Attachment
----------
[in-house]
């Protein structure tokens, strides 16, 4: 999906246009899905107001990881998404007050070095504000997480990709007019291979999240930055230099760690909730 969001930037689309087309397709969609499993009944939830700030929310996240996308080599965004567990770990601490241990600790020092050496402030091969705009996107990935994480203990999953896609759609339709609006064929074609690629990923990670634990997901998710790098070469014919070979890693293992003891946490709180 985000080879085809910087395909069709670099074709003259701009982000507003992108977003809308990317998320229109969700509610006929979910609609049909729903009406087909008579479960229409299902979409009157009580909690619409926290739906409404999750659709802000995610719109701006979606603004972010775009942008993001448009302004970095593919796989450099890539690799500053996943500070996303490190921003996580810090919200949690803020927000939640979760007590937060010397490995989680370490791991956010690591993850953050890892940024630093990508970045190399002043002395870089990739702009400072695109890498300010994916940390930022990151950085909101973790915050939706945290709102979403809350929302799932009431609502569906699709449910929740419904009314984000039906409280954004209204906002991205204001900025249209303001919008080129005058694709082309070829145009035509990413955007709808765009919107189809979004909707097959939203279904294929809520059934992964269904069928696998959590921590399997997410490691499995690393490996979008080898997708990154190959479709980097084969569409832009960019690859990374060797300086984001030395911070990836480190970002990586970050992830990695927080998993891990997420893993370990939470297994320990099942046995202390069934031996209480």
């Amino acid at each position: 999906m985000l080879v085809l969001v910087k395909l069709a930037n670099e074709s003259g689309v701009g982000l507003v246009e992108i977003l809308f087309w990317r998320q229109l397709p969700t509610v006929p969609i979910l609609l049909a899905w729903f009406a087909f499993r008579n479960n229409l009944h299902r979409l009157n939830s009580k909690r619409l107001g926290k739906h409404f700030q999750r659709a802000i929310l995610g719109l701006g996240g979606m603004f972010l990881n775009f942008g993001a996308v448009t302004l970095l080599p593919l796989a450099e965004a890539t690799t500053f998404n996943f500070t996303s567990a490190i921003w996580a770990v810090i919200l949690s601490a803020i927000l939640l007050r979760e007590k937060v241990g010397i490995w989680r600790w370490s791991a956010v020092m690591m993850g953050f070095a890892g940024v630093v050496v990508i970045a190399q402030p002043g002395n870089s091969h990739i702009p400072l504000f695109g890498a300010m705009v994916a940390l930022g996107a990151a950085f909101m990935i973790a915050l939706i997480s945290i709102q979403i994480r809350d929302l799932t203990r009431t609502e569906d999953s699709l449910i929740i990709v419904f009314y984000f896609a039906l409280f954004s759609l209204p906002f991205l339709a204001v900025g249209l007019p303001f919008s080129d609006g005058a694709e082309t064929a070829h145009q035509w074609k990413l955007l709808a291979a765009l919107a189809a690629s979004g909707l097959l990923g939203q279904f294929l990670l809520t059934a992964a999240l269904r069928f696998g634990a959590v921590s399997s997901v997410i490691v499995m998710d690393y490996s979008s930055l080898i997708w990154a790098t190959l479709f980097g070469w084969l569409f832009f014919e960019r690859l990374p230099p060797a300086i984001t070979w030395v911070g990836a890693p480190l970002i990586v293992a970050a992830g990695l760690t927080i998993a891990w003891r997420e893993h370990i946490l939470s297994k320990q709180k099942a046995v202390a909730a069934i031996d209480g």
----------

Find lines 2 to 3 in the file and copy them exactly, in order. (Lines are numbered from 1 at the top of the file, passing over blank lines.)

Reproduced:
């Protein structure tokens, strides 16, 4: 999906246009899905107001990881998404007050070095504000997480990709007019291979999240930055230099760690909730 969001930037689309087309397709969609499993009944939830700030929310996240996308080599965004567990770990601490241990600790020092050496402030091969705009996107990935994480203990999953896609759609339709609006064929074609690629990923990670634990997901998710790098070469014919070979890693293992003891946490709180 985000080879085809910087395909069709670099074709003259701009982000507003992108977003809308990317998320229109969700509610006929979910609609049909729903009406087909008579479960229409299902979409009157009580909690619409926290739906409404999750659709802000995610719109701006979606603004972010775009942008993001448009302004970095593919796989450099890539690799500053996943500070996303490190921003996580810090919200949690803020927000939640979760007590937060010397490995989680370490791991956010690591993850953050890892940024630093990508970045190399002043002395870089990739702009400072695109890498300010994916940390930022990151950085909101973790915050939706945290709102979403809350929302799932009431609502569906699709449910929740419904009314984000039906409280954004209204906002991205204001900025249209303001919008080129005058694709082309070829145009035509990413955007709808765009919107189809979004909707097959939203279904294929809520059934992964269904069928696998959590921590399997997410490691499995690393490996979008080898997708990154190959479709980097084969569409832009960019690859990374060797300086984001030395911070990836480190970002990586970050992830990695927080998993891990997420893993370990939470297994320990099942046995202390069934031996209480």
């Amino acid at each position: 999906m985000l080879v085809l969001v910087k395909l069709a930037n670099e074709s003259g689309v701009g982000l507003v246009e992108i977003l809308f087309w990317r998320q229109l397709p969700t509610v006929p969609i979910l609609l049909a899905w729903f009406a087909f499993r008579n479960n229409l009944h299902r979409l009157n939830s009580k909690r619409l107001g926290k739906h409404f700030q999750r659709a802000i929310l995610g719109l701006g996240g979606m603004f972010l990881n775009f942008g993001a996308v448009t302004l970095l080599p593919l796989a450099e965004a890539t690799t500053f998404n996943f500070t996303s567990a490190i921003w996580a770990v810090i919200l949690s601490a803020i927000l939640l007050r979760e007590k937060v241990g010397i490995w989680r600790w370490s791991a956010v020092m690591m993850g953050f070095a890892g940024v630093v050496v990508i970045a190399q402030p002043g002395n870089s091969h990739i702009p400072l504000f695109g890498a300010m705009v994916a940390l930022g996107a990151a950085f909101m990935i973790a915050l939706i997480s945290i709102q979403i994480r809350d929302l799932t203990r009431t609502e569906d999953s699709l449910i929740i990709v419904f009314y984000f896609a039906l409280f954004s759609l209204p906002f991205l339709a204001v900025g249209l007019p303001f919008s080129d609006g005058a694709e082309t064929a070829h145009q035509w074609k990413l955007l709808a291979a765009l919107a189809a690629s979004g909707l097959l990923g939203q279904f294929l990670l809520t059934a992964a999240l269904r069928f696998g634990a959590v921590s399997s997901v997410i490691v499995m998710d690393y490996s979008s930055l080898i997708w990154a790098t190959l479709f980097g070469w084969l569409f832009f014919e960019r690859l990374p230099p060797a300086i984001t070979w030395v911070g990836a890693p480190l970002i990586v293992a970050a992830g990695l760690t927080i998993a891990w003891r997420e893993h370990i946490l939470s297994k320990q709180k099942a046995v202390a909730a069934i031996d209480g």